Do you know your rights if something you buy develops a fault? And do you know when you're entitled to a refund?
Many of us are surprised to find out that high street shops don't have to accept returns unless an item is faulty, not as described or is unfit for purpose.
If you'd rather speak to an adviser about your problem, call the Which? Consumer Rights Advice Line on 01992 822 829 to join today.
The answer is true, read on to find out more.
Goodwill returns policy
The good news is that most retailers choose to provide a 'goodwill' returns policy offering an exchange, refund or credit note for most returns.
And if your item was bought online, over the phone, or by mail order you have additional rights to return it under the Consumer Contracts Regulations, which subsumed the Distance Selling Regulations in June 2014.
Check returns policy before you buy
You can only return non-faulty goods for an exchange or refund if the retailer has a returns policy.
It's worth noting that shops aren't required by law to have a returns policy, but if they do have one they must stick to it.
But you're only entitled to a refund if you return it within three to four weeks, otherwise you can get a repair or replacement.
Returns policies are usually displayed on receipts, on signs in-store and online.You can also ring the shop's customer services line to find out its returns policy.
Most retailers impose time limits for returning non-faulty products, such as 28 days, but many extend around Christmas for example, so you might have more time than you think.
If you paid by credit card, you also have extra protection under Section 75 of the Consumer Credit Act.
- High street shops don’t have to accept returns on non-faulty items
- If a shop has a returns policy, it has to stick to it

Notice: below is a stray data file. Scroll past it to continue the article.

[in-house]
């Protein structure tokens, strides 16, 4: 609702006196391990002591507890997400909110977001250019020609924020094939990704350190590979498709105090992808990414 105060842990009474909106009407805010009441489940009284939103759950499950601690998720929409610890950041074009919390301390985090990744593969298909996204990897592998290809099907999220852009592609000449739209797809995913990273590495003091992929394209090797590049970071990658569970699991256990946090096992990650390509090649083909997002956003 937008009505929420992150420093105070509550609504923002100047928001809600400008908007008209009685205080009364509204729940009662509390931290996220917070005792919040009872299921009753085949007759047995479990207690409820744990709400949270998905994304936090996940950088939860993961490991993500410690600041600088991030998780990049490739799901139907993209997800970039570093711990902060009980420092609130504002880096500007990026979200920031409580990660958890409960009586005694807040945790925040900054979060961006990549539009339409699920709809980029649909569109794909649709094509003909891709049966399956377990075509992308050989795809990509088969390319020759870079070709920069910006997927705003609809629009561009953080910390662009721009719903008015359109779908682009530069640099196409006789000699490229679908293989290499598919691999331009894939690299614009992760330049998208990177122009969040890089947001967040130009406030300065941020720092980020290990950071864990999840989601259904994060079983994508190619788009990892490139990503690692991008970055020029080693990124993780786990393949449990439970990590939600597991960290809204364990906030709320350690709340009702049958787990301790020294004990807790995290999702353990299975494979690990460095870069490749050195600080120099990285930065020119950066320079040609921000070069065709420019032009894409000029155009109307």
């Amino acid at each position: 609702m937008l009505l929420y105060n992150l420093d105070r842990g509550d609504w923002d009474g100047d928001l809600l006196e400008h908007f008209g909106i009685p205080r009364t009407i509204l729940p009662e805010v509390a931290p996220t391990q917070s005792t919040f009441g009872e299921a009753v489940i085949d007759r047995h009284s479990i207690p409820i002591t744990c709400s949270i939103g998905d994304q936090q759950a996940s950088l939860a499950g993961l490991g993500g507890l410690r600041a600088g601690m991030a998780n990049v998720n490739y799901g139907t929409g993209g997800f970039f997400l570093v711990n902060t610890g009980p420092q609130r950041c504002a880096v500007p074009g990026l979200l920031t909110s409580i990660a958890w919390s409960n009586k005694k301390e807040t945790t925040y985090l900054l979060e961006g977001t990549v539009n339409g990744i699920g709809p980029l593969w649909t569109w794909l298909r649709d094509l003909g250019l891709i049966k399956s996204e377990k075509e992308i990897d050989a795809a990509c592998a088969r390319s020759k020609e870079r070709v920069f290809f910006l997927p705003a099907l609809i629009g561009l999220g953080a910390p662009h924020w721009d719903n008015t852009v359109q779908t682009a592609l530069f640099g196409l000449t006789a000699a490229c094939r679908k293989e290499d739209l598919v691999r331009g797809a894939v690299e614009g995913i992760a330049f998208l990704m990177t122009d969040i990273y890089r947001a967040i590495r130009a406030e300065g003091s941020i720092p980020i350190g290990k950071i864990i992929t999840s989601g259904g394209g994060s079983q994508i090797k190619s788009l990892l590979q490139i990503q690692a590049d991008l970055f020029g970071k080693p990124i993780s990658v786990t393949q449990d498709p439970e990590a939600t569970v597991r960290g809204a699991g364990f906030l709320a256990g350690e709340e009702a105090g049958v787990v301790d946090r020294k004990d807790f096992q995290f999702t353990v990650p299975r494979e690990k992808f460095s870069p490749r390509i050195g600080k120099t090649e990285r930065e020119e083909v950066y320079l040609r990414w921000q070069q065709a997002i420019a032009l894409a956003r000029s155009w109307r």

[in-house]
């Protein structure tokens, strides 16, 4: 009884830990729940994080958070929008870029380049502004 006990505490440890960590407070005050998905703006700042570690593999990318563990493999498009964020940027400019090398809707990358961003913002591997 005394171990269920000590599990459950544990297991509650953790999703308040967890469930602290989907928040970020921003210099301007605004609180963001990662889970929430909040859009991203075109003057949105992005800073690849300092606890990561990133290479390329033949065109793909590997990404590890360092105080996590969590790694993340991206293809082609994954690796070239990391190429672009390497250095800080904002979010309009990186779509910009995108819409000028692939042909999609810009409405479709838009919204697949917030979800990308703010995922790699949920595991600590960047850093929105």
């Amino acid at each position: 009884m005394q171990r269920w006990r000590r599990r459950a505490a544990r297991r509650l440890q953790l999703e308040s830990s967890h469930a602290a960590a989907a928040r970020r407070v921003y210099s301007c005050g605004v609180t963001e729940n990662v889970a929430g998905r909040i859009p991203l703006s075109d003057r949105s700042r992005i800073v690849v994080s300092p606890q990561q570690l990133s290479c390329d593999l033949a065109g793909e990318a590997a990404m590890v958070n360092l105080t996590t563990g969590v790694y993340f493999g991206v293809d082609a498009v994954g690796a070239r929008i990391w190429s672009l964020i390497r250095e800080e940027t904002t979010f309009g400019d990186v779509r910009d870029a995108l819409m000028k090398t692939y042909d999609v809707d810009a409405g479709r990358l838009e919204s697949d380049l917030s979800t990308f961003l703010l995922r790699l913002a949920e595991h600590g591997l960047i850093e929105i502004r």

- Check in-store or on your receipt for the returns policy
- Most shops have a limit for non-faulty returns, usually 28 days
The items that can't be returned
Most retailers have policies which stipulate that they will accept non-faulty returns, as long as items are unused and in perfect condition with their undamaged original packaging.
But there are some returns exceptions worth knowing about.
- DVDs, music and computer software Many retailers refuse returns if the seal or packaging has been broken.
- Perishable items You won't usually be able to return an item if it's perishable. This includes food and flowers.
- Made to order If an item has been made to order or personalised it's very unlikely that you'll be able to return it.
What to have when returning items
Depending on a retailer’s returns policy some will only exchange or give you a credit note, while others will give you a refund. But all shops usually require a few key things.
- A receipt Always keep your receipt and take it with you. If you’re buying a gift for someone else, ask for a gift receipt so that they can change it themselves.
- The card you paid with If you paid for an item on a debit or credit card, take it with you when you return the item. This is especially important if you want a refund as its often credited to the card you paid with.
- The original packaging We’ve said it already, but don’t underestimate the importance of taking the item’s original packaging with you. Even down to the pesky cable ties.
FAULTY ADVICE ON GOODS?
A recent Which? investigation revealed some retailers are giving misleading advice on returning faulty goods.
If you need tailored advice to get the result you're entitled to, you can speak to a Which? Legal expert for just £43.
Call 01992 822 829 or read our guide for more details.
Returning goods without a receipt
If you simply change your mind, the retailer has no legal obligation to give you you money back, should you return an item without a receipt. However, many stores will offer an exchange or credit note, so its always worth asking.
If your goods are faulty and you don't have the receipt, you still have the same rights to a repair, refund or replacement as under the Sale of Goods Act.